Now that I’m sure that dielectric liquids are a plausible alternative to heatsinks, the next challenge is to define a concept which profits not only from the cooling nature of the liquid but also from it’s other properties. When examining the lamp, you should be able to discover what it’s about – you should realise that there’s a liquid inside, it should be honest and it should tell a story. So, what makes liquids what they are – what makes them perceptible?
- Surface Movement (Light, Refractions, Floating Objects)
- Transformable Nature of Fluids (They adapt to their container)
- Submerged Movement (Drifting Particles/Objects) Note: Mechanically/Rigid moving objects are only perceivable as being in a fluid when it is murky.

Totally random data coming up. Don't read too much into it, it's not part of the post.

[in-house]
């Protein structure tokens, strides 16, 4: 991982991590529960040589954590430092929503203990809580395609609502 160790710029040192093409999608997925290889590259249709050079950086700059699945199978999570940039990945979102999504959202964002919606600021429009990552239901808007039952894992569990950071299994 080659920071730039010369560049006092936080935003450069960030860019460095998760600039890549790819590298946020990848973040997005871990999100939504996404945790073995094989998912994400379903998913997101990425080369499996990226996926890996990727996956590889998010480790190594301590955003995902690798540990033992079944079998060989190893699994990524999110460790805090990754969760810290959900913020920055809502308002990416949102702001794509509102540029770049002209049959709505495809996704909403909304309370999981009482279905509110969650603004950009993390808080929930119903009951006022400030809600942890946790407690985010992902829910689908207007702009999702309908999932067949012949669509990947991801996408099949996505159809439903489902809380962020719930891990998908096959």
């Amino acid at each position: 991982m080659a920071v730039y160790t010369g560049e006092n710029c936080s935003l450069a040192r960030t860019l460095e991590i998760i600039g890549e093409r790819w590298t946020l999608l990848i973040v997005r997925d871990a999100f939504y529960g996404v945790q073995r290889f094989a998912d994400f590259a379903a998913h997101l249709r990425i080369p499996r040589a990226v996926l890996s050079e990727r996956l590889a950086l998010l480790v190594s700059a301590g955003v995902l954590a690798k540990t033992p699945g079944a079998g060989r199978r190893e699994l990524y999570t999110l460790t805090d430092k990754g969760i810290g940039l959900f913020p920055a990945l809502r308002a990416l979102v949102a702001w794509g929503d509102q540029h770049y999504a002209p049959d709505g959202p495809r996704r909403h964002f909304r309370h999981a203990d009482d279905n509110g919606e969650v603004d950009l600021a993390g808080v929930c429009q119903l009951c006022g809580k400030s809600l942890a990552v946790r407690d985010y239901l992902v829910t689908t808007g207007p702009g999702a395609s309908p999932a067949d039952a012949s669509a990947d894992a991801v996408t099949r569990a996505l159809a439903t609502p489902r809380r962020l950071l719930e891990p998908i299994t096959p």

- Other Phenomena (Bubbles, Typhoons, Visual Hot/Cold Rifts, Coloured Streams)
I defined various concepts based on each of these characteristics but a favourite was quickly identified.
The basic idea is to colour silicone oil so that it becomes murky. Murky fluids have an interesting property in that they absorb light relative to their depth. The deeper it is, the darker it becomes. This is similar to translucent materials but it’s a fluid and objects can freely move through it. So when a light source moves through it, the deeper it gets the darker it becomes; effectively dimming the light. The cool part is that if the fluid is coloured, the light also takes on this colour, and when it comes back up to the surface it is pure white!
All images © René Walk
I made a functional prototype to prove this concept which you can watch on this VIDEO!